Richard Wagner ALS 1866 H9050

However, Wagner accepted. Not only did it offer “the prospect of once again handling a large and excellent orchestra”, but opportunities to promote his own music. 

[CLICKABLE IMAGE] Autograph letter written by the composer mentioning his work on Die Meistersinger von Nürnberg, probably sent to conductor Hans von Bülow, 1866.

He might have regretted that on seeing what he was expected to conduct for each concert. The programme of the opening of the series included two full length symphonies, two substantial overtures, a violin concerto, two vocal items, and a Mozart trio. Wagner had requested an assistant conductor and several rehearsals for each concert; he had no assistant, and was allowed a morning rehearsal of three hours - notably, around the total running time of the programme. 

Initially staying in Milton Street, off Dorset Square, and later at 22 Portland Terrace (where he completed the bulk of the score to Walküre), Wagner also spent a lot of time in the company of Ferdinand Praeger, a piano teacher who had settled in London twenty years previously. A huge supporter of Wagner’s music, he is unfortunately an unreliable witness in terms of his recollections of Wagner’s London visit. He did, however, introduce Wagner to Costa, and also let him know about Davison’s position of power in terms of what was and wasn’t ‘fashionable’ in artistic terms in London. 

Wagner battled on in terms of his rehearsal allocation, and managed to secure a second for a performance of the Choral Symphony. He did consider that it was “a magnificent orchestra, as far as the principal members go. Superb tone…but no distinct style”. The directors pressed the importance of the ‘Mendelssohn Tradition’ within the orchestra upon Wagner, but he drew the conclusion that that had rather been Mendelssohn’s desire for a quiet life and had allowed the Society to follow a traditional and boring path. Wagner refused to tolerate this, reprimanding them with a compliment - he knew what they were capable of, and he expected them to produce it.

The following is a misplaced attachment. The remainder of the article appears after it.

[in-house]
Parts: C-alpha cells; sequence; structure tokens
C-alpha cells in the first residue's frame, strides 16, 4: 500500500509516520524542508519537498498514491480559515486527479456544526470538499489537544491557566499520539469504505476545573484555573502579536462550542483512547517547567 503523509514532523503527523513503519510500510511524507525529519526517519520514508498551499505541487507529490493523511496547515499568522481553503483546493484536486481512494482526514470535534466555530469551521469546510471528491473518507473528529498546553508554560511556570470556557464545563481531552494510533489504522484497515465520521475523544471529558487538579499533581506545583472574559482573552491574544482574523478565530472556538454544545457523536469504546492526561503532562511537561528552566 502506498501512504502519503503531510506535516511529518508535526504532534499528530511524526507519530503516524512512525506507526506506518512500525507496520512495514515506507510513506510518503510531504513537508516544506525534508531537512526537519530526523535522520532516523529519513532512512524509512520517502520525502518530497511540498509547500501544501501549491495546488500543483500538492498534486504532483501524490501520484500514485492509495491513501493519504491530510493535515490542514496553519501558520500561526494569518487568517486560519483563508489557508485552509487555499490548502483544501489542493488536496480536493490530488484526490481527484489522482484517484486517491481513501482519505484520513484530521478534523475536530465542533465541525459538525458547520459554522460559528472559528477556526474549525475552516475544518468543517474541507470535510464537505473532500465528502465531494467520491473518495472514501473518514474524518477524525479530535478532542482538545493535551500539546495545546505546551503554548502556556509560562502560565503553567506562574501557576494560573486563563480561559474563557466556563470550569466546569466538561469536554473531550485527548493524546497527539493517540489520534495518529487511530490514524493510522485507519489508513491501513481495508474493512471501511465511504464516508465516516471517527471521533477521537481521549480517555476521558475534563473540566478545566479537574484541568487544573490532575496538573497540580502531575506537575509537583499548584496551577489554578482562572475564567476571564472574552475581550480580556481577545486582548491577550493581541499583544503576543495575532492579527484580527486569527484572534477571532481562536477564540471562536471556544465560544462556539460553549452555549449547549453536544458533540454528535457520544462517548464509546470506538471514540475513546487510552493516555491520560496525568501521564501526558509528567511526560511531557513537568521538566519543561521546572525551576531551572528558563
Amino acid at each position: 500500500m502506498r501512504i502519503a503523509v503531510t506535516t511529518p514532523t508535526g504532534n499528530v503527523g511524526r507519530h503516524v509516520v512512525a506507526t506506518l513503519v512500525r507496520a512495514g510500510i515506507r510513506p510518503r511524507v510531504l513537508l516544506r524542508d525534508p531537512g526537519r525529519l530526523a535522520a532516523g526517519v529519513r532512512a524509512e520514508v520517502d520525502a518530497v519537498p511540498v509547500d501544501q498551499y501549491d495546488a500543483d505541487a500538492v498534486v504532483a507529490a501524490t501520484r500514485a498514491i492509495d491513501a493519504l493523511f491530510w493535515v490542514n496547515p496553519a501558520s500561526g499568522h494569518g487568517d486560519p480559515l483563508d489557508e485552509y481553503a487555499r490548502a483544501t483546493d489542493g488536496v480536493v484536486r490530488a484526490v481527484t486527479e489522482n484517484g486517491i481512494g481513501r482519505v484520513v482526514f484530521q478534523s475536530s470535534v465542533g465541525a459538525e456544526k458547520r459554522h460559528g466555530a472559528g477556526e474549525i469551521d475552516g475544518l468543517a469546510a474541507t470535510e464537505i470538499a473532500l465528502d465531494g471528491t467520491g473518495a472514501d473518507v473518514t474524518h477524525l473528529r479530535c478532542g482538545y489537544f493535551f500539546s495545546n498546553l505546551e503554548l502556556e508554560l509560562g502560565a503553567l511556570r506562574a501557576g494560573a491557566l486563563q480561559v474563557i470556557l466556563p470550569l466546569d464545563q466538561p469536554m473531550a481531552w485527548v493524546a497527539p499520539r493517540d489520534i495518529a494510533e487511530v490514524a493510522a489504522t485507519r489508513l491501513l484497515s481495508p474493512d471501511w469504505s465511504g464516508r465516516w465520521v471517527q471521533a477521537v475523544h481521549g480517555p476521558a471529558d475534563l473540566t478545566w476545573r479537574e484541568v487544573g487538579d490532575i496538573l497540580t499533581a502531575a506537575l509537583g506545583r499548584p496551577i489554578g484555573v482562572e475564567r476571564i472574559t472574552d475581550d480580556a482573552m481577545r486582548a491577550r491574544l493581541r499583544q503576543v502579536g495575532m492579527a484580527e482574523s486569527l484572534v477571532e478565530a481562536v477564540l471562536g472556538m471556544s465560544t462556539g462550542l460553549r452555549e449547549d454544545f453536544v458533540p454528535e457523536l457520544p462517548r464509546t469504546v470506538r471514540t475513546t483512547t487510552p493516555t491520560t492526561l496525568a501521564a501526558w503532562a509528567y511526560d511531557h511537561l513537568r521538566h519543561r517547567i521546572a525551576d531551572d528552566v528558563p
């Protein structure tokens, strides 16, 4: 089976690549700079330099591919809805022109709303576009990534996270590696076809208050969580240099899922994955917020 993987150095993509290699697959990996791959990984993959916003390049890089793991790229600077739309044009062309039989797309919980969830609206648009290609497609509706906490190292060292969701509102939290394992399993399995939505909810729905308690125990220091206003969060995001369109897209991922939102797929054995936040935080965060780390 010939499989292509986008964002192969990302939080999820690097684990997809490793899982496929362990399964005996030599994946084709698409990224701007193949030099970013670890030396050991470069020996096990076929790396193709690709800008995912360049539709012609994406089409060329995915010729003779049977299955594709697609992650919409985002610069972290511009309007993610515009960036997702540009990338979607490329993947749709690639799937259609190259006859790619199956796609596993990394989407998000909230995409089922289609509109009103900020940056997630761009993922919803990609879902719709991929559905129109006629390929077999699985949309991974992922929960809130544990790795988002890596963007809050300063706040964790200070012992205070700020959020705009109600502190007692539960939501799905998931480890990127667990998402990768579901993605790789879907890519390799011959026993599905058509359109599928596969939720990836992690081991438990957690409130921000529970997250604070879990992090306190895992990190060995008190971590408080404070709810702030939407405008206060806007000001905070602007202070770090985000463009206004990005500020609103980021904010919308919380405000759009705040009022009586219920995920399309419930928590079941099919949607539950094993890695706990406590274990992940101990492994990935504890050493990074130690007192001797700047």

Cosima Wagner signed photo

However, one thing Wagner had neglected to do was pander to Davison’s ego. The critic attacked much about Wagner’s interpretations - everything from the fact that he usually conducted without a score (almost unheard of in London at that time), to the fact that he had upset the fashionable audience of the Hanover Rooms by not wearing white gloves; something their beloved Mendelssohn had always done. Wagner did in fact put white gloves on to conduct a Mendelssoh symphony, very deliberately removing them for the rest of the concert. 

[CLICKABLE IMAGE] Cosima Wagner -the wife of the composer who replaced him as head of the Bayreuth Festival after his death